Ministerial meetings of the TTC will rely on the preparatory work of three working groups, which will meet within two weeks to organise their work:

  • Strategic technologies, digital governance and digital connectivity: the group will work jointly on areas of mutual interest such as digital connectivity, Artificial Intelligence, 5G/6G, high performance and quantum computing, semiconductors, cloud systems, cybersecurity, digital skills and digital platforms.
  • Green & clean energy technologies: this group will focus on green technologies, including investment and standards, with emphasis on research and innovation. Areas to be explored could be clean energy, circular economy, waste management, plastic and litter in the ocean. It will also foster cooperation between EU and Indian incubators, SMEs and start-ups.
  • Trade, investment and resilient value chains: the group will work on the resilience of supply chains and access to critical components, energy, and raw materials. It will also work to resolve identified trade barriers and global trade challenges by promoting cooperation in multilateral fora. It will work towards promotion of international standards and cooperation on addressing global geopolitical challenges.

The three strands of bilateral negotiations on trade, investment and geographical indications will continue separately from the TTC. The High-level Trade & Investment Dialogue will remain the principal organ for steering these negotiations. In addition, the EU-India High-level Digital Investment Forum (DIF) may be organised on the margins of the first TTC Ministerial meeting.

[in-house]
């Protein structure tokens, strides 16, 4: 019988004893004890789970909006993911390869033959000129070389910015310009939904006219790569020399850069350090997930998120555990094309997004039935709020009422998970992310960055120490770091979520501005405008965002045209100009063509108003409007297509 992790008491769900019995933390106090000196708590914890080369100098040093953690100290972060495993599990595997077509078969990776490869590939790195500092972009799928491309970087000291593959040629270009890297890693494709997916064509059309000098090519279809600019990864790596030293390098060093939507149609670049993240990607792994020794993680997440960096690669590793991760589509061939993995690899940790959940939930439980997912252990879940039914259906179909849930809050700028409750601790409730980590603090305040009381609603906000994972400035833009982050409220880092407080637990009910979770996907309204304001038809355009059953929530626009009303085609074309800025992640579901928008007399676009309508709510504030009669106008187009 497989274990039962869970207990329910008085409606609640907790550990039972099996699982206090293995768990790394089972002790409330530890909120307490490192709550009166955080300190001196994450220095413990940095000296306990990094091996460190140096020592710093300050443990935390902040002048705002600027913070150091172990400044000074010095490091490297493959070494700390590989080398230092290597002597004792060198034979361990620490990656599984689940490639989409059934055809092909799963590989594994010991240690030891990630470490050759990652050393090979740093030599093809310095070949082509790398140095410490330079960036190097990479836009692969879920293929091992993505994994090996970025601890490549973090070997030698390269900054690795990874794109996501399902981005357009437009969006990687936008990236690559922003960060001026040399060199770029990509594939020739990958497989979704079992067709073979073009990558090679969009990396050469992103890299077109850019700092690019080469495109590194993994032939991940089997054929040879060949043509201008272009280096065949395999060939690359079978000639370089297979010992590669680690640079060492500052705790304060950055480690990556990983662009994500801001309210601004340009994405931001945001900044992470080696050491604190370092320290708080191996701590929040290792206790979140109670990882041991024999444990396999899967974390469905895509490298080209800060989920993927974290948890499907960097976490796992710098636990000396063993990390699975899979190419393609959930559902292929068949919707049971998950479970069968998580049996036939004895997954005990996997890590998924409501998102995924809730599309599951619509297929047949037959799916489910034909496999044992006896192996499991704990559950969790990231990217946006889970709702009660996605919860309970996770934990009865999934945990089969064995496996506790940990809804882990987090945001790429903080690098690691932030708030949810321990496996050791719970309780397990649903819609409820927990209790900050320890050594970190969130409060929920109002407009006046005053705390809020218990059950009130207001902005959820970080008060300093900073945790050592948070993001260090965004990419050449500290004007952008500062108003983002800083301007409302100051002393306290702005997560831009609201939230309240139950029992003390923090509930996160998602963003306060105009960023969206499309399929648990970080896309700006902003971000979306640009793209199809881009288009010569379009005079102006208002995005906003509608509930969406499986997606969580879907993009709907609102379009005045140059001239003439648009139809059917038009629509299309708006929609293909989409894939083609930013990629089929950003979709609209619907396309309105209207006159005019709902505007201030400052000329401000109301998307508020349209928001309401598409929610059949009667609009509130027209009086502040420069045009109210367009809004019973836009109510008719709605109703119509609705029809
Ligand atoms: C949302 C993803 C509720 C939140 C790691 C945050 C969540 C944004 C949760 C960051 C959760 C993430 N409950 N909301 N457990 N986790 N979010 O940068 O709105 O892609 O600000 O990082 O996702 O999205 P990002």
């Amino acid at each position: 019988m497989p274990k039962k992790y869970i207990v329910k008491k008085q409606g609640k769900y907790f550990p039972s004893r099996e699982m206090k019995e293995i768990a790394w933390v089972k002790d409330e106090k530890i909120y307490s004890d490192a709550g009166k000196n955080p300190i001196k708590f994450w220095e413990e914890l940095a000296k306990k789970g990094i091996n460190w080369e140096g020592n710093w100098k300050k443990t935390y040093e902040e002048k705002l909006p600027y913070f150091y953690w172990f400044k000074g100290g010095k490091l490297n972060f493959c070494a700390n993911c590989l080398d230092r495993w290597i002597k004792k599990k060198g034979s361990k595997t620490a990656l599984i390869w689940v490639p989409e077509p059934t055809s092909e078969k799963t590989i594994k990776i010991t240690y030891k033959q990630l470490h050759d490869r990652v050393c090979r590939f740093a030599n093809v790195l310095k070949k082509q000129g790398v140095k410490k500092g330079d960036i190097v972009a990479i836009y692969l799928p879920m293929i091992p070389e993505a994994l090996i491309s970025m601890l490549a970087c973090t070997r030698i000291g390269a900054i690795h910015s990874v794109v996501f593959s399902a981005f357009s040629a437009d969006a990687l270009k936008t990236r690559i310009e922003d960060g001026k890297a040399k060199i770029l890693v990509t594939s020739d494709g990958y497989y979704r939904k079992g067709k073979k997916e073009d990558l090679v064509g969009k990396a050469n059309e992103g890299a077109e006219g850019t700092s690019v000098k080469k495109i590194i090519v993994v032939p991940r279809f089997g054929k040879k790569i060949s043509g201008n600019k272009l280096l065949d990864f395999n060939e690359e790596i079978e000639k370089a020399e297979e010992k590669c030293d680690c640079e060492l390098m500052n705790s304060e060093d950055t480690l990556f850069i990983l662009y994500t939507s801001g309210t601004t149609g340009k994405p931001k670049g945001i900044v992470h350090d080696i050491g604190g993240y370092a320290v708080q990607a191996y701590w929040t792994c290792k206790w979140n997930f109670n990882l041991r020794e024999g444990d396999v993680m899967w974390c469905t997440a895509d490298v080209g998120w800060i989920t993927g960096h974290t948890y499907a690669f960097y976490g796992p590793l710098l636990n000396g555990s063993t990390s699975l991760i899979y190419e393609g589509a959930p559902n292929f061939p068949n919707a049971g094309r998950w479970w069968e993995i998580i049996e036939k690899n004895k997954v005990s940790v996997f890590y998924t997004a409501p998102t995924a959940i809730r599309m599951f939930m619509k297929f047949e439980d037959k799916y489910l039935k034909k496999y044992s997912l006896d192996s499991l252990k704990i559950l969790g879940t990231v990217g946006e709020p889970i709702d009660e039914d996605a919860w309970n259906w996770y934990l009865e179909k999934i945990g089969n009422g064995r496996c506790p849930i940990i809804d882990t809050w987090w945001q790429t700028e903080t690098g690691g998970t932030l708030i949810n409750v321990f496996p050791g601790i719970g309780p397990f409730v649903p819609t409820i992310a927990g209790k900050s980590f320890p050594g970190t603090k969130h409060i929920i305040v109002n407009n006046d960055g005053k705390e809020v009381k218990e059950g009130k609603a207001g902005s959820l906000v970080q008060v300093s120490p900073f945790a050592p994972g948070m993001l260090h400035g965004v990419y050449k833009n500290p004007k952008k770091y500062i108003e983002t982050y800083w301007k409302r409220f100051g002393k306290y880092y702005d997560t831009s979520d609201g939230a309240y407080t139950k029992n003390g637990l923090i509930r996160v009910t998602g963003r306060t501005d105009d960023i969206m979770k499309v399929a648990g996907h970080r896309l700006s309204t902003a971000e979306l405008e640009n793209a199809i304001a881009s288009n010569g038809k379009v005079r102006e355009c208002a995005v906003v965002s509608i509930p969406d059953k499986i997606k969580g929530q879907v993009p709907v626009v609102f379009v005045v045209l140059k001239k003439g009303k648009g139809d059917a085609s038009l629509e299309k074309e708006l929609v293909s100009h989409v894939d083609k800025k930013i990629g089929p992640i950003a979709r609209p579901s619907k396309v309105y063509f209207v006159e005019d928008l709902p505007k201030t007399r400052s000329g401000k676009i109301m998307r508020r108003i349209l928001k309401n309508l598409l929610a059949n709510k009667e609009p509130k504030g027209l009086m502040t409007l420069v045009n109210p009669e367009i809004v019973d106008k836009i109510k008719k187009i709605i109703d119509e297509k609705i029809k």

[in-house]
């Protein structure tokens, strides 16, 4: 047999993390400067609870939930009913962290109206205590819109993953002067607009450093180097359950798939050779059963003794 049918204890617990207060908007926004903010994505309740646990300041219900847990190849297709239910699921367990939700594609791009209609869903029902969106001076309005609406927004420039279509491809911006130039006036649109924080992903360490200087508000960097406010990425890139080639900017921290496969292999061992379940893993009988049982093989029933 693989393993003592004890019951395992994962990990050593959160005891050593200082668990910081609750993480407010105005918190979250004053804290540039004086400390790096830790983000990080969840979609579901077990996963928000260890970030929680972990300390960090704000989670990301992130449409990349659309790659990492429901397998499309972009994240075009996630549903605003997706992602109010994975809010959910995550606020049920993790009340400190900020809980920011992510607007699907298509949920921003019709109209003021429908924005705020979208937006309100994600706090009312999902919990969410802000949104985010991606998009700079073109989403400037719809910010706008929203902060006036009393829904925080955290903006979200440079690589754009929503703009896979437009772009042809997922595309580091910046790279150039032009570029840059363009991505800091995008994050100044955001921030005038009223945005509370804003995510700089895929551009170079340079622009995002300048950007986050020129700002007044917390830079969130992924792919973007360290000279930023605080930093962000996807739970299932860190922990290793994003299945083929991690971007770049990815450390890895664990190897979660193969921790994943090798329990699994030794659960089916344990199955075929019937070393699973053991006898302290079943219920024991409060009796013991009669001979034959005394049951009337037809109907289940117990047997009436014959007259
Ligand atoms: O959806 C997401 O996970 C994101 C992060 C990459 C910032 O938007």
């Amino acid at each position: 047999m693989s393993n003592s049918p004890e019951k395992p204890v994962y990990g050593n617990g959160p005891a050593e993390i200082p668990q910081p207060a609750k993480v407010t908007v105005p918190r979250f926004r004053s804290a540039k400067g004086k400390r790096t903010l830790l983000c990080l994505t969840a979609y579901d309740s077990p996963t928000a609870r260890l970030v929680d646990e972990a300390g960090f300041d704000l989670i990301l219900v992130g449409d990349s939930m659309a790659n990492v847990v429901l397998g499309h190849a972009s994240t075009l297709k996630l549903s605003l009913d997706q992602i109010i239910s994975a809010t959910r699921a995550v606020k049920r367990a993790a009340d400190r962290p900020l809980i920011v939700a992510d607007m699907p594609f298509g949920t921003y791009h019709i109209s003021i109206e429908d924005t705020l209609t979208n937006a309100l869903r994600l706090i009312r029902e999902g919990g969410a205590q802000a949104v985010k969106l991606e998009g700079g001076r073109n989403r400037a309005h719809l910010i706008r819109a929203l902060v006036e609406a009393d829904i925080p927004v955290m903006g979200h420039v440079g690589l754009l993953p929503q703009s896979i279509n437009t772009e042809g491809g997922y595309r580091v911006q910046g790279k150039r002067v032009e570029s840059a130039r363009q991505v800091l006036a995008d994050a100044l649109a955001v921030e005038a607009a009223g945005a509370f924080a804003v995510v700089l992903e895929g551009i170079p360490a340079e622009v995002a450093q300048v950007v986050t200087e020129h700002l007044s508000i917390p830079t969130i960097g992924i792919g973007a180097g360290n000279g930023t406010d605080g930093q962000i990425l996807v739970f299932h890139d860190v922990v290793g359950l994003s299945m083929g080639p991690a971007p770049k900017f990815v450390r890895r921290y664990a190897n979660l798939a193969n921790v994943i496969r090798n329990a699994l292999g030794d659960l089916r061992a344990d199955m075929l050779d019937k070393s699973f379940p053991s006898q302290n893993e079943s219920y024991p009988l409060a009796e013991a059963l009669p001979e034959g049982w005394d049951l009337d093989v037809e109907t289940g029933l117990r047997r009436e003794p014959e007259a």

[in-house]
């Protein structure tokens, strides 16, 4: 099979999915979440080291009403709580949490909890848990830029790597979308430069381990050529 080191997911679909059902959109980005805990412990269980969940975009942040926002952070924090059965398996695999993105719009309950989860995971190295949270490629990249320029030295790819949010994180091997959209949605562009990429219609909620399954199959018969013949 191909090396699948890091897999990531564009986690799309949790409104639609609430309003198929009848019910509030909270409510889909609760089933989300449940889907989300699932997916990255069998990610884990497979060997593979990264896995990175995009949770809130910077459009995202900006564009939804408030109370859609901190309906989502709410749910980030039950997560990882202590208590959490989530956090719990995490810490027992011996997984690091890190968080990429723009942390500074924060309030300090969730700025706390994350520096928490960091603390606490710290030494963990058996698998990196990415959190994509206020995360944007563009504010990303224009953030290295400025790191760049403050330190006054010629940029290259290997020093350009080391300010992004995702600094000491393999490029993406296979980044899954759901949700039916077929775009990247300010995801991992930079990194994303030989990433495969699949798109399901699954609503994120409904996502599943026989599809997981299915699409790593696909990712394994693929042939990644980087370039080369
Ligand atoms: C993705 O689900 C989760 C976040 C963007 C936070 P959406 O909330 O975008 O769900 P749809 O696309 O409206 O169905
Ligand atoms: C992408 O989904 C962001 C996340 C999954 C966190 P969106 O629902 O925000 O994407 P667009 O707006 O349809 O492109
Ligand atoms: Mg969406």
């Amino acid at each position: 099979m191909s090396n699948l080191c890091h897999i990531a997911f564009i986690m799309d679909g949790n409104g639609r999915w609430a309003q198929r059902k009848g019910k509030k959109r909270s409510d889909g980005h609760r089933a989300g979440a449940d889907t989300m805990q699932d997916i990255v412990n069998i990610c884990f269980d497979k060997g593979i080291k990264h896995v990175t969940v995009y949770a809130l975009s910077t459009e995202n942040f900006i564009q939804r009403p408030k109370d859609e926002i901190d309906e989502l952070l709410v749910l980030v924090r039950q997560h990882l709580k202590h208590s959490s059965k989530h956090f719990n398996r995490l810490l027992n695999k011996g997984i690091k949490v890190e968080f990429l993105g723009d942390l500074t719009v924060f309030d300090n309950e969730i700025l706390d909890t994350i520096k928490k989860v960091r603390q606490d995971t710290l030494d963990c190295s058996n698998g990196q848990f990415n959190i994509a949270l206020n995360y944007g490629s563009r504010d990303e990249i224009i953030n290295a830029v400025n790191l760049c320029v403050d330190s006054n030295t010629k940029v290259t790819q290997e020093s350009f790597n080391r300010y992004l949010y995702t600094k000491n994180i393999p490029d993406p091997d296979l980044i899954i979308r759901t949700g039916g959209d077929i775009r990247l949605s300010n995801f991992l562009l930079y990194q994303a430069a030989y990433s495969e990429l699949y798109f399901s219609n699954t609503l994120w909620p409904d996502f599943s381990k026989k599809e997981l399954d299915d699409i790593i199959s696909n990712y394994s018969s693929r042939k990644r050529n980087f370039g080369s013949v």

Singapore, Vietnam ink deals to boost cooperation in green, digital economies

TheStraitsTimes: In a speech at an Istana official lunch, PM Lee said the longstanding and deep bilateral relationship is anchored by strong political trust and understanding between the leaders from both sides.

Other than economic cooperation and human resource development, he said, there are opportunities to work together in new areas, such as cyber security, carbon credits and sustainable infrastructure.

Singapore and Vietnam share similar outlooks on many regional issues, including a commitment to uphold Asean centrality and unity. “As close partners, Singapore and Vietnam look forward to the friendship growing stronger in the coming years,” said PM Lee.

In his speech, Mr Chinh said more than 50 years of companionship has strengthened the trust and stability in the relationship.

Both challenges and opportunities lie ahead, he said. Vietnam is “ever more determined” to strengthen the depth and substance of the strategic partnership amid a complicated and unpredictable international environment.

“The close bond between our two countries is an invariable factor to respond to an ever-changing world,” said Mr Chinh.

Another agreement signed on Thursday was an economic and trade cooperation work plan between the two countries’ ministries of trade and industry.

It builds on another MOU signed in February 2022, with implementation activities and goals for 2023. These include facilitating collaboration in the digital economy, such as electronic invoicing and e-commerce. Opportunities for business matching between Singapore and Vietnam traders will be explored under the work plan, while cooperation in renewable energy, electricity, liquified natural gas and low-carbon solution projects will be enhanced.